There’s no denying that today’s digital ecosystem must be protected. But preventing increasingly frequent and severe attacks, which often target customer data and confidential information, requires more out of your organization’s security policies. Add in the challenge of organizations being asked to develop, deliver, and deploy software faster than ever before, many are finding that their application security (AppSec) policies are insufficient—resulting in costly vulnerability triage and application deployment delays.
Recent research found that 70 percent of data breaches are directly linked to vulnerable applications and 60 percent of organizations have experienced a data breach at some point in the last three years. This highlights the critical need for formal, organization-wide security policies, in addition to AppSec policies that directly influence software developers and application security teams, who must still operate at the speed that modern DevOps requires.
Before discussing AppSec policies, let’s look at the common security policies found in most organizations today.
- Regulatory: Ensures that organizations strictly follow standards and regulations that they are required to adhere to, primarily due to their lines of business.
- Advisory: Instructs employees of an organization about which activities and behaviors are allowed or prohibited within the organization.
- Informative: Aims to inform employees about risks, threats, attacks, what to look out for, and how to possibly react to a situation.
- Organizational: Operates as the outline of the organization’s security program and how they implement their security procedures and guidelines for computer systems, etc.
- System-Specific Policy: Covers particular computer systems, for example, what hardware and software are approved for usage in a specific computer system.
- Issue-Specific Policy: Addresses specific functional and operational aspects of an organization that needs more focused attention.
In most cases, there are also highly-detailed sub-policies under issue-specific policies, and many of them are listed in the next section.
When looking closer into an organization’s issue-specific policies, they can cover many areas of security within the IT environment as follows:
- Change Management Policy
- Physical Security Policy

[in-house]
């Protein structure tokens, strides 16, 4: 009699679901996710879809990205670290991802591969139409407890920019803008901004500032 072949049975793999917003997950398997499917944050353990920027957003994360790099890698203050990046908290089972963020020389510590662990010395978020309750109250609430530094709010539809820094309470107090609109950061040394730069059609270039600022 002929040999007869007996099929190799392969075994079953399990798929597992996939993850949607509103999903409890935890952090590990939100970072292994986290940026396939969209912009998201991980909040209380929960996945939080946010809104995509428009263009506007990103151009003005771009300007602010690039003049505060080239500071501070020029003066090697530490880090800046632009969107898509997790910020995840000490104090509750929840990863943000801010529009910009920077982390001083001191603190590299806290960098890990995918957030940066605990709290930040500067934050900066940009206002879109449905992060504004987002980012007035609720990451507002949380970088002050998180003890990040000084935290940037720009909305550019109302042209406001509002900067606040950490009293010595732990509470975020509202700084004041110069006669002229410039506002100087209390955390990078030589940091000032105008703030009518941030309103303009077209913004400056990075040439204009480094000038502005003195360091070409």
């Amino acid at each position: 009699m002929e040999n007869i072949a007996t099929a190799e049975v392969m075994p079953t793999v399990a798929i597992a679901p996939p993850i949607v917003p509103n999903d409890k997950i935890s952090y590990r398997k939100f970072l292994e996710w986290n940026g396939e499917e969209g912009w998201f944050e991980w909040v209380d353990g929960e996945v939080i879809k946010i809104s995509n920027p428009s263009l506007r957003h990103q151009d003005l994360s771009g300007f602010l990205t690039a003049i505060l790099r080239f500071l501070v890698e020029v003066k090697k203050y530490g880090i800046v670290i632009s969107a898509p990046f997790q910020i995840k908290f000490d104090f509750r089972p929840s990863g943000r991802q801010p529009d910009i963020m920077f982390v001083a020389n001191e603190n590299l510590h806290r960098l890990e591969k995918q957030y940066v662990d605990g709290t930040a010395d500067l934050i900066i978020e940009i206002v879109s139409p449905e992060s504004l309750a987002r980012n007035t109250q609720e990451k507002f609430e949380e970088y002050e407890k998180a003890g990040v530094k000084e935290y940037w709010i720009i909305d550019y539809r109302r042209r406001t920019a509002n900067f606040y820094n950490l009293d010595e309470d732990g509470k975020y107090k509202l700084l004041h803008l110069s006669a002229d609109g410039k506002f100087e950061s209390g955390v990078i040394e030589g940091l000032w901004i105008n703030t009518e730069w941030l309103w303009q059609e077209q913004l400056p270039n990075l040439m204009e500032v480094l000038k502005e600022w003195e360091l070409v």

- Email Policy
- Encryption Policy
- Vulnerability Management Policy
- AppSec Policy
- Media Disposal Policy
- Data Retention Policy
- Acceptable Use Policy
- Access Control Policy
Although vulnerability management policies may govern how organizations manage vulnerabilities, updates, and patches in commercially-obtained software and applications, for the rest of this blog, we’ll be discussing AppSec Policies, since they often influence the overall security of internally-developed software applications.
An organization’s AppSec Policy details what are the acceptable and non-acceptable risks they’re willing to take. Software applications will always have vulnerabilities and no organization will ever fully achieve zero vulnerabilities and zero functional bugs in the software they develop. Defining what risks are acceptable and what are not, is imperative at this stage.
An AppSec policy also serves as a pseudo contract between AppSec teams and software developers, so both fully understand what’s expected of them in terms of security. This policy also serves as guidance as to what vulnerabilities should be remediated first as a result of application security testing (AST) processes. Defining security policies is tightly associated with DevSecOps and these policies are vital to measuring the overall success of your DevSecOps initiatives.
The other areas of software development affected by an AppSec policy include how organizations integrate and automate AST solutions in their DevSecOps initiatives. The policy may include guidance on how to identify vulnerabilities due to coding errors, how to correlate the AST scan results, what type of vulnerabilities should be remedied first, and how to manage and monitor key performance indicators (KPIs).
The management and monitoring function is where organizations track their AppSec program’s KPIs as well. This allows organizations to see if, over time, the amount of the software vulnerabilities is decreasing, the rate of introducing new vulnerabilities is decreasing, and the rate of severe vulnerabilities is decreasing as well. There are all kinds of KPIs that organizations use to see if their security program is effective. Automating KPI monitoring, tracking, and reporting as much as possible helps key stakeholders become and remain better informed overall.
Part of that KPI cycle is about knowing what areas need improvement and what areas don’t. This allows organizations to determine if the AppSec policy is being met or not, or if developers need more training, or incentives. Organizations can also determine if the AppSec policy in place needs refinement. All of this activity allows organizations to measure their program’s current status and level of improvements being made. It also creates a feedback loop, back to your developers, since this process never ends. And the whole idea is to allow continuous improvement throughout your DevSecOps ecosystem.
Organizations that are working to embed security in their DevOps initiatives (to achieve DevSecOps) should develop a comprehensive AppSec policy that will help them continuously improve the security of their internally-developed applications.
To learn more about optimizing your AppSec policy and how to embed security into your DevOps initiatives, download our eBook here.
*** This is a Security Bloggers Network syndicated blog from Blog – Checkmarx authored by Stephen Gates. Read the original post at: https://www.checkmarx.com/2020/03/13/discussing-appsec-policies-within-devsecops/